OK, I'm in... Here are a couple I love. Once, a poor little boy could not get even a morsel of food to appease his hunger, and stole a banana from a nearby fruit shop. Being a devotee of Lord Guruvayurappan (Krishna), he dropped half the banana into the 'hundi' and he ate the other half. The shopkeeper caught hold of the boy and accused him of the theft. The boy admitted his guilt. The shopkeeper did not have the heart to punish this innocent boy, but to teach him a lesson, he ordered him to walk around the temple a certain number of times. The shop-keeper was aghast when he saw Lord Guruvayurappan follow the little boy around the temple. That night the Lord came to the shopkeeper in a dream and explained, "Since I have also had a share in the stolen banana I am bound to share the punishment, too. So, I followed the boy around the temple." Once a Nenmini Namboodiri, the priest at the Guruvayur temple, instructed his twelve-year-old son to offer the Nivedyam [food] to the Lord. There was only one priest in those days and the Nenmini Namboodiri had to go out on an urgent engagement. The son, Unni, offered a Nivedyam of cooked rice to the Lord; in his simplicity, he believed that the deity would eat the food, but the deity did not move. Unni bought some salted mangoes and curd from a neighborhood vendor, thinking that the Lord would prefer this, mixed the curd with rice and offered it again. The deity again remained unmoved. Unni cajoled, requested, coaxed and in the end threatened, but the deity remained unmoved. He wept because he believed he had failed and shouted at the Lord, exclaiming that his father would beat him. The Lord could not bear it any more, and made the Nivedyam disappear. The boy left the temple satisfied. Unni did not know that the Nivedyam offered to the Lord was the Variyar's prerequisite. When Variyar returned to the temple, he saw the empty plate and became very angry with Unni, but Unni insisted that God had, in fact, eaten the offering. Unni's innocent words made Variyar furious, as he believed the boy had eaten the offering himself and was lying. His father was about to beat Unni, but just then an Asareeri (celestial voice) was heard saying, "I am guilty. Unni is innocent. I ate all the food that he had offered me. There's no need to punish him." There was a man who worshipped Lord Krishna, Lord Hanuman, Maa Durga, and Lord Shiva and other deities. However he was always confused over who was the most powerful and whom to call when in distress. It so happened that he went to take a bath in a river and he started drowning. He started calling Lord Krishna but due to his fear of death he soon thought that "maybe Hanuman can come sooner" and he called "Hanuman" ... but he was not so sure about that too and started calling "Lord Shiva" ... and soon after "Maa Durga" ... and in the process, there was no help coming through and he was swept away by the strong current of the river. When he reached heaven on death, he was in front of Chitragupta who was taking stock of his Karrma but he was looking for God to complain over this injustice. God appeared there in front of him in the form of Krishna (which was this person's first favorite form). God asked him smiling, "My dear son, you appear quite sore. What happened?". This man was pretty angry with God. He said, "Hey, I kept on worshipping you day and night and you didn't come to rescue me from getting drowned when I called you again and again? You just don't take care of your Bhakta when the entire world considers you as the "lover of the devotees". God smiled and said, "You were changing your mind so fast that I could not make it, though I was trying to come to save you! ... and you are blaming me ... that's not fair. See, first you called me in "Krishna's form". As soon as I was getting ready in Krishna's form to come to you, you called Me in Hanuman form. I threw off my form of Krishna and immediately arranged for a monkey face and tail. When I was about to leave to rescue you, you called me in the form of Shiva. So immediately, I threw off my monkey's body, tail, and mace, and took the form of Shiva ... but by that time you had called me in form "Durga”! Now, you know, it takes time to wear a Sari and by the time I was ready wearing Sari and My jewelry and make-up and all, it was too late! So, how can you blame me? " The moral of the story is: You can worship God in any form. It doesn't matter. All forms of God are Supreme. You choose whatever suits you. Please note that in the above story, the fellow did no mistake by worshipping various forms of God but he failed because he didn't have complete faith in any of the forms.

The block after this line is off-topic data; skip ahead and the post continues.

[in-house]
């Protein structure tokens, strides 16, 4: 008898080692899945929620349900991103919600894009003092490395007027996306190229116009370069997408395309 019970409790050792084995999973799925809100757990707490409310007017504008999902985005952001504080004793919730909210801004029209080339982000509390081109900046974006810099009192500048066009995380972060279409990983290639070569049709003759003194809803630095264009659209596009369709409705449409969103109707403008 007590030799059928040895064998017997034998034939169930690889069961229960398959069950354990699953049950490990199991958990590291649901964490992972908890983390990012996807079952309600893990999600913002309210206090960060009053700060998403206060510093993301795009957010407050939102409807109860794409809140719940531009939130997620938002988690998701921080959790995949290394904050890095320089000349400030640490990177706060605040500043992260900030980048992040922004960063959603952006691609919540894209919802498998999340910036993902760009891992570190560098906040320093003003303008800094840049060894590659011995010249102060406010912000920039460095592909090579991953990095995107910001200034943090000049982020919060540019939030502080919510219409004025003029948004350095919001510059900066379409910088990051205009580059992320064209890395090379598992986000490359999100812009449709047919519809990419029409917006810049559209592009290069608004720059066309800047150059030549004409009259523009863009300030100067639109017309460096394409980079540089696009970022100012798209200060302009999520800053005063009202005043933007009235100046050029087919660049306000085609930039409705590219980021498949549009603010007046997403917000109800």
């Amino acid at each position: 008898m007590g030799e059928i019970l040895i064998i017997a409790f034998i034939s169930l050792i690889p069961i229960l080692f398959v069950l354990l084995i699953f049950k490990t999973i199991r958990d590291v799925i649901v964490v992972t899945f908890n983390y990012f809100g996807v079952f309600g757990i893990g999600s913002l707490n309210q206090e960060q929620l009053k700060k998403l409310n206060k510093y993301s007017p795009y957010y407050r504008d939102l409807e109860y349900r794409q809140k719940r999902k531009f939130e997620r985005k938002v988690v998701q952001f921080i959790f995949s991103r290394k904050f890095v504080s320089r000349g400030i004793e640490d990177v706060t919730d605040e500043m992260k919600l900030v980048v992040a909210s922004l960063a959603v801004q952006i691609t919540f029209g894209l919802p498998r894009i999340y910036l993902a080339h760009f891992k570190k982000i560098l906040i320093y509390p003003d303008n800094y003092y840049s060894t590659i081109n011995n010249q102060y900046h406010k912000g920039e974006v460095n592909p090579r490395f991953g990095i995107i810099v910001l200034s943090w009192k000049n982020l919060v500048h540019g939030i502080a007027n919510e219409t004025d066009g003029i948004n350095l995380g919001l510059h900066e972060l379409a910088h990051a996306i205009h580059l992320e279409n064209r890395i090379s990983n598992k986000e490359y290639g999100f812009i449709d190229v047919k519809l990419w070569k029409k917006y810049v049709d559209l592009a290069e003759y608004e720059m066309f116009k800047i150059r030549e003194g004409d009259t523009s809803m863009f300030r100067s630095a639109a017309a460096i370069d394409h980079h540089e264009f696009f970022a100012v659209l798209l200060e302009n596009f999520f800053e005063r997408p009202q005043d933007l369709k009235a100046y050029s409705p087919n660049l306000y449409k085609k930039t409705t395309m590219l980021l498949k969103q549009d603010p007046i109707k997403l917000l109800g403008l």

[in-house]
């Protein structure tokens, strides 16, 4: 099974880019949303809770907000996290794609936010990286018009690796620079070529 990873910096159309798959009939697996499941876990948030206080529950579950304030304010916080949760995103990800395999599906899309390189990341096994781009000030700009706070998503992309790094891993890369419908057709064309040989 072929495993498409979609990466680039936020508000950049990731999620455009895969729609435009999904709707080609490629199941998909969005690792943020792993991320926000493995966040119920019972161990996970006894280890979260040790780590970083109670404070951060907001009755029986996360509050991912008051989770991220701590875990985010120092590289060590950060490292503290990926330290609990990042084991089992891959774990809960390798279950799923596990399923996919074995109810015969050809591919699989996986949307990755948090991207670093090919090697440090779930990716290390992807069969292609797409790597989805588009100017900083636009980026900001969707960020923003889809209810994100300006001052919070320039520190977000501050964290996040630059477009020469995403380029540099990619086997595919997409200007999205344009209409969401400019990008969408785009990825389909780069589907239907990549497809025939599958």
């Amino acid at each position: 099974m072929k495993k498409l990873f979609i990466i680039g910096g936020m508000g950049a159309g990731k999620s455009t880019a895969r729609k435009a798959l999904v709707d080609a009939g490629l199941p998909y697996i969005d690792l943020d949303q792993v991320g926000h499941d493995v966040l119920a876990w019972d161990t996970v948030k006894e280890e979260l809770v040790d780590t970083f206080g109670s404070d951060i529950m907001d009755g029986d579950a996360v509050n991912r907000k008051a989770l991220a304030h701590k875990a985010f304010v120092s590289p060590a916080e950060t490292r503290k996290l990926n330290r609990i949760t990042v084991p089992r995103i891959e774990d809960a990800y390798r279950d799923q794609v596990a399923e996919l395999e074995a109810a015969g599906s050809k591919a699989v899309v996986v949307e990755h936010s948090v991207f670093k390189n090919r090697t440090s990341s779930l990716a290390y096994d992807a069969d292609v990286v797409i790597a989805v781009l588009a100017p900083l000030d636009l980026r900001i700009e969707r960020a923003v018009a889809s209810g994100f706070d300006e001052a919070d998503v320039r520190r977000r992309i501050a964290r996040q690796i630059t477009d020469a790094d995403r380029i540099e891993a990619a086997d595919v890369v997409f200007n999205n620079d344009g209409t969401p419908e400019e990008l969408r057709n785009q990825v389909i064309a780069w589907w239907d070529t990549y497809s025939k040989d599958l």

13. Connecting with Deities

    Oh! I'm a bit slow on the uptake.
  14. Connecting with Deities

    Oh, I know! I've never been very much into dreams or interpreting them. My mother was a firm believer that dreams carried messages. And sometimes, but not always, I think they do too. Two cases... I had a dream early one Sunday morning that my boss, who was also a good friend, mentor and subject of my hero-worship (I was 23, he was 40), had a car accident. It was not far from where we both lived. In the dream I saw him standing in the intersection wearing a hospital gown and looking very dazed. I was awakened by the phone, by a coworker who told me Tom (our boss) had a serious car accident the night before. One Saturday night, coming home from an alumni event, I had a pretty bad car accident (got cut off by some kids trying to beat traffic). My date and I wound up in the hospital. When I was deemed fit to be discharged I called my sister to come get me. It was now something like 5:30-6:00 Sunday morning. She told me she had a dream that startled her awake, that this very thing happened. She was pretty shaken up by the whole thing, especially that what played out was exactly as she dreamed it. So yeah, I think dreams do have meaning.
  15. Connecting with Deities

    Oh! Did not know that! Now I do.